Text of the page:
The Caribbean Court of Justice (CCJ) has reserved judgment in the closely watched case of Trinidad Cement Ltd (TCL) and TCL Guyana Incorporated (TGI) against the Guyana Government over the application of the Common External Tariff.
Guyana conceded on Monday at the commencement of the two-day hearing in Trinidad and Tobago that it was wrong for breaching the Revised Treaty of Chagua-ramas by unilaterally suspending the Common External Tariff (CET) on cement imported from countries outside of Caricom, and noting too that it was making “no justifications for doing so”.
But, according to the audio of the proceedings, when asked whether Guyana is still in breach, lead Counsel Keith Massiah, SC. replied, “I cannot say that the waiver is not in place and I have no information that COTED (Caricom Council for Trade and Economic Development) was approached for a waiver.”
Through its admission of wrongdoing the government here faces the issue of compensation as TCL/TGI are claiming some US$2.5M in damages. The case is also seen as critical as it is the first test of the regional court in its original jurisdiction – interpretation of the Treaty of Chaguaramas – as distinct from its appellate role.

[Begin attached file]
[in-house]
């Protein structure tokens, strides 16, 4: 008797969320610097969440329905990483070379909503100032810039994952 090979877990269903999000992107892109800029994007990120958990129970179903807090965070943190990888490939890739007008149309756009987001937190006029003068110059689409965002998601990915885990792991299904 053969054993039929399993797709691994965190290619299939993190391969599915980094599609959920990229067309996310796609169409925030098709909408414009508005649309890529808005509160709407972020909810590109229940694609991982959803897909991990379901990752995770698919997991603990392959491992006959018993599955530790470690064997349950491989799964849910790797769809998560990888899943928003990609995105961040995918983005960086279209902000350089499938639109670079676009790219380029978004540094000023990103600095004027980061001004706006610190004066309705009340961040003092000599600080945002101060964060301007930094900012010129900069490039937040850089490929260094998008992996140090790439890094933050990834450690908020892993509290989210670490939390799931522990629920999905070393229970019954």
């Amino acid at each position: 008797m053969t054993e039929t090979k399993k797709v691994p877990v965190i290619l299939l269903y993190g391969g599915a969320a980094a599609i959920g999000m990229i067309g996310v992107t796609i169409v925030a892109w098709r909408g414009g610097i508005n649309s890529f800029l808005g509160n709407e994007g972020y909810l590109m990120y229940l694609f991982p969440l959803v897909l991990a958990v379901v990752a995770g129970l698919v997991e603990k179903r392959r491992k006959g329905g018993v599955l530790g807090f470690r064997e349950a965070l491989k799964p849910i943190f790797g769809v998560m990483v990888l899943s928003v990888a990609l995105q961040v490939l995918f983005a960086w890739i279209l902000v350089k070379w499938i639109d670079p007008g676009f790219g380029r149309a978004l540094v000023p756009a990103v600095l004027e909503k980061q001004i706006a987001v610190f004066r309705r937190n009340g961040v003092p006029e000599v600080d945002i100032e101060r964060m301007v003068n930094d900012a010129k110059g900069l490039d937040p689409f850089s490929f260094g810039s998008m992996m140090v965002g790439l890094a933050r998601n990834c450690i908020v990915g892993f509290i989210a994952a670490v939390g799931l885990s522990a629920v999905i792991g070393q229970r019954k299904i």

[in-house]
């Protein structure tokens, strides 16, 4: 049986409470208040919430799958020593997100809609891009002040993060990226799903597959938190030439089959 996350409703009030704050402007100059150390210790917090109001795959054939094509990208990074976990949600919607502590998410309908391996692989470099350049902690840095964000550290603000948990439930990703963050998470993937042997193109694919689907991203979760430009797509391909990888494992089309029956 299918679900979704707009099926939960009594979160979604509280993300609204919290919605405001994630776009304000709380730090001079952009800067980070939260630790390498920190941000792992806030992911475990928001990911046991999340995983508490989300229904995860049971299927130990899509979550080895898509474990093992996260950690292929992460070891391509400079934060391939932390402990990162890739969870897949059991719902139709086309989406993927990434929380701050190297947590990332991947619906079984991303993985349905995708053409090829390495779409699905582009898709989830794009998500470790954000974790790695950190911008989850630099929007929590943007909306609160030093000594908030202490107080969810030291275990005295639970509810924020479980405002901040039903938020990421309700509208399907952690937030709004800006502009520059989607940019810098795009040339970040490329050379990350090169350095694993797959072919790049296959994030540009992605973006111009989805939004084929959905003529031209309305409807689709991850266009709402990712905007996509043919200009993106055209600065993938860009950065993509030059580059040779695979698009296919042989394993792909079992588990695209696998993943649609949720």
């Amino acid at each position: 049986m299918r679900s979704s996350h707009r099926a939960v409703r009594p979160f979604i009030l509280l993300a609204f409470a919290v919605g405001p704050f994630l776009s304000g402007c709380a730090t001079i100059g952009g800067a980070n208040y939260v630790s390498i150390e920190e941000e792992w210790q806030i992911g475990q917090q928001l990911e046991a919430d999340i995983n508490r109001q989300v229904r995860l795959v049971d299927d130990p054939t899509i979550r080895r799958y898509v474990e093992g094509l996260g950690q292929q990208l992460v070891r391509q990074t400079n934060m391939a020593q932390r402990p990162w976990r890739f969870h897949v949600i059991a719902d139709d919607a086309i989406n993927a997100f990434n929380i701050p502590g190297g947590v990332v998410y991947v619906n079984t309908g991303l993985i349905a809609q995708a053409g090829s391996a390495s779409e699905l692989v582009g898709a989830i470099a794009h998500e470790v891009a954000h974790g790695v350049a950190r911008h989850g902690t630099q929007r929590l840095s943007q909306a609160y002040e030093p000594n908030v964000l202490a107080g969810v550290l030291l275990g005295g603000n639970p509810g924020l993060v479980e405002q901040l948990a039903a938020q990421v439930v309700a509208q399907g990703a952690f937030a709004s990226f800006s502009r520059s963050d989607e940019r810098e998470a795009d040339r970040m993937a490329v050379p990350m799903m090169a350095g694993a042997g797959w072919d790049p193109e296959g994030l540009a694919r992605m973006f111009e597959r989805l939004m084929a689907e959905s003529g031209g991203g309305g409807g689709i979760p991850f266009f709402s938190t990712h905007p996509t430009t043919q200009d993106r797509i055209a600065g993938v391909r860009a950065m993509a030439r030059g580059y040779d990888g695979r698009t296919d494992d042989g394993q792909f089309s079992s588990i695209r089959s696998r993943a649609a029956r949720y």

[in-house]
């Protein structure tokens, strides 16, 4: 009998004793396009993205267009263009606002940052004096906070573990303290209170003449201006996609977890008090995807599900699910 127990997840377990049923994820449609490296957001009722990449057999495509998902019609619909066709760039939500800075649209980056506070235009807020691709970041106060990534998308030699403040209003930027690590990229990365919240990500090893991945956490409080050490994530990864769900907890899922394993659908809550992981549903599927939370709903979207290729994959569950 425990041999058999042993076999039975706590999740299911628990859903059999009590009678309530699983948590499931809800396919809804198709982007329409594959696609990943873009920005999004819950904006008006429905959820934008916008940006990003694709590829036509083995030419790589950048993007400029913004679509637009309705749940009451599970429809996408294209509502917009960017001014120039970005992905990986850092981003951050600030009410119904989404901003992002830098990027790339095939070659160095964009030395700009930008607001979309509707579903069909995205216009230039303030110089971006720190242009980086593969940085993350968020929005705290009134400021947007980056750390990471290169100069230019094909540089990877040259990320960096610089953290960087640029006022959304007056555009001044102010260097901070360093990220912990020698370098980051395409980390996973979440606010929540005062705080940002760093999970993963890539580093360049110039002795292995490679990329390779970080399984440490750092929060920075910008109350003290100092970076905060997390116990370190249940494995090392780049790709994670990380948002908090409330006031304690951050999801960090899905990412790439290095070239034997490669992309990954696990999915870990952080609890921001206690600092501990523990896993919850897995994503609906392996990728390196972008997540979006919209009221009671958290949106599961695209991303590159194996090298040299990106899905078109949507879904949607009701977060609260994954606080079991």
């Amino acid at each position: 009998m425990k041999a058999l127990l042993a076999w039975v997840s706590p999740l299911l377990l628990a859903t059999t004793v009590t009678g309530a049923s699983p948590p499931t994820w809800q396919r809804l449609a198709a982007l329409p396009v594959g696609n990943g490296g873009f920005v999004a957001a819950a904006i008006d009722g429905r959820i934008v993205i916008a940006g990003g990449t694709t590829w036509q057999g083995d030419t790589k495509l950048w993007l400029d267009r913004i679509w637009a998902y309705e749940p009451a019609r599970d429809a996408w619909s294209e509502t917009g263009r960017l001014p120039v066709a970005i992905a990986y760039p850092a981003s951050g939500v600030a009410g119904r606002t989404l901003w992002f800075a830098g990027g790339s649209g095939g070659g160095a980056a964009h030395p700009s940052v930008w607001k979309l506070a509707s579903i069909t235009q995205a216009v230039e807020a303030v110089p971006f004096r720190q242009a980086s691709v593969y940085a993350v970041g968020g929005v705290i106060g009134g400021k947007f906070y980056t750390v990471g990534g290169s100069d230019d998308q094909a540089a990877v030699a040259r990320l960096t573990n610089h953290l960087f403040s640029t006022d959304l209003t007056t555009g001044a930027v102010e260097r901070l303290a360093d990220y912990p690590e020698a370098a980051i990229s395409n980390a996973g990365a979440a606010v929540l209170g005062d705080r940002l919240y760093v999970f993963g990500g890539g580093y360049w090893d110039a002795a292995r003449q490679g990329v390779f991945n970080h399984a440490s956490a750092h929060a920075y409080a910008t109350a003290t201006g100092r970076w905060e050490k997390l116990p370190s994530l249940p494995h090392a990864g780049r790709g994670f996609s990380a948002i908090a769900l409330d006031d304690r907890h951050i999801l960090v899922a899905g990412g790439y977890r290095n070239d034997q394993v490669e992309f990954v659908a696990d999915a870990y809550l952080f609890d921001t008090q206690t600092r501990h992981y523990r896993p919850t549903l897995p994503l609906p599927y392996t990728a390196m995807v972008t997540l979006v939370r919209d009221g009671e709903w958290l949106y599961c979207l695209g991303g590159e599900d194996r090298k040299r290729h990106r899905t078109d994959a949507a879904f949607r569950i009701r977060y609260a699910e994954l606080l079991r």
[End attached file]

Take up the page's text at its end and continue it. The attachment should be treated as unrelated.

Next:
Senior Counsel Dr Claude Denbow, who filed the application on behalf of the cement companies, argued that the case is a fundamental one because it focuses on how the CCJ will treat a breach of the regional treaty, adding that it cuts to the core of the issue of “whether one member state will be allowed to tear up the treaty and treat it in an arbitrary and whimsical fashion”.
Dr. Denbow said that Guyana still refuses to implement the CET after being requested to do so. He contended that Guyana’s actions set a dangerous precedent for the sanctity and continuing viability of the treaty. He said too that Guyana showed total contempt for the treaty.
Massiah had conceded on Monday that Guyana should have approached COTED prior to suspending the CET. But, he argued that TCL and TGI were unable to meet the demands of local distributors, adding that “the inability to do so has continued”.
But he pointed to the independent cement audit report released by COTED late last year, which showed that TCL was unable to meet the requests of distributors in Guyana up to the period November 2008, and respectfully submitted that the court pay some consideration to the findings.